A Hallowed Place Honors an NC State Icon
“It is often said that gratitude is the heart’s memory; if this be true, then our hearts are filled with memories of you.”
These words, spoken to Mary Elizabeth Yarbrough at a ceremony soon after her retirement from the faculty of Meredith College in 1972, captured the feelings of many who knew her in life. Decades later, our Wolfpack community still owes a debt of gratitude to this bold trendsetter.
A Trailblazing Life
Born in 1904 to Louis T. Yarbrough, a member of NC State’s first graduating class, and Lula Ellis Yarbrough — granddaughter of Andrew Jackson Ellis, a local landowner known widely among the university’s early community — Yarbrough grew up within sight of the North Carolina College of Agriculture and Mechanic Arts, now NC State.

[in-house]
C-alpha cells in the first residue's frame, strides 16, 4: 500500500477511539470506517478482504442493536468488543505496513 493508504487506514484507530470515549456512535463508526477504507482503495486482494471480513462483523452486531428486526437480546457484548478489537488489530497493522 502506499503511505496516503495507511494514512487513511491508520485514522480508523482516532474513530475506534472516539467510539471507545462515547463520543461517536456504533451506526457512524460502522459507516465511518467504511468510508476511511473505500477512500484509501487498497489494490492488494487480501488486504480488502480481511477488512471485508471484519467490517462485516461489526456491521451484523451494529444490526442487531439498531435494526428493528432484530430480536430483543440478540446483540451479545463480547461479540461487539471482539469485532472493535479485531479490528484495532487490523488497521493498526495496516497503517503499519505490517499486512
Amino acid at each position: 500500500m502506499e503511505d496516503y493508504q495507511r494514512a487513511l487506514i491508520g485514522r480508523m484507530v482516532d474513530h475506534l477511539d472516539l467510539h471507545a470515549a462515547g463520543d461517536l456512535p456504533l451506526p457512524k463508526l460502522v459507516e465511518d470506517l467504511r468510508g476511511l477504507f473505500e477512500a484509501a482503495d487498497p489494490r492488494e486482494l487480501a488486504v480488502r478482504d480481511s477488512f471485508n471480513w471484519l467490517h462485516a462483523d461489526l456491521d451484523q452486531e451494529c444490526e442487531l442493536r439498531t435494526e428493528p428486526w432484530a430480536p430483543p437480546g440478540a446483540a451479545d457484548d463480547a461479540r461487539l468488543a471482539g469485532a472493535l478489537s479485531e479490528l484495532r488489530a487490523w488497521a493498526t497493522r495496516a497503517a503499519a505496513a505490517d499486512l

From her family’s home on Hillsborough Street, where early students of the college broke bread, a young Yarbrough explored our campus, struck up friendships with faculty and even sat in on courses during her summer breaks. After graduating high school from Saint Mary’s School near downtown Raleigh, however, Yarbrough was barred from attending the university she’d grown up alongside due to NC State’s rules against admitting female students.
Instead, Yarbrough took her ambitions to nearby Meredith College. There, her hard work and resolve to push through any obstacle enabled her to complete dual degrees in chemistry and mathematics in 1926.
Written for Mary Yarbrough on May 23, 1910, on the occasion of her sixth birthday.
May is the month of beautiful flowers,
And of sweet little gray-eyed girls;
Rose-bud mouths that were made to kiss,
You’ve seen them with teeth like pearls.
You’ve also seen the mischievous look,
As the eyes are demurely cast down —
Rough and ready for play, always merry and gay,
But with sympathy sure to be found.
Right now I am thinking of one little girl,
Outside the fair city of Raleigh;
Upon Hillsboro Street, this miss you may meet;
Greet her thusly, “Good morning, Miss Mollie!”
(However her real name is Mary)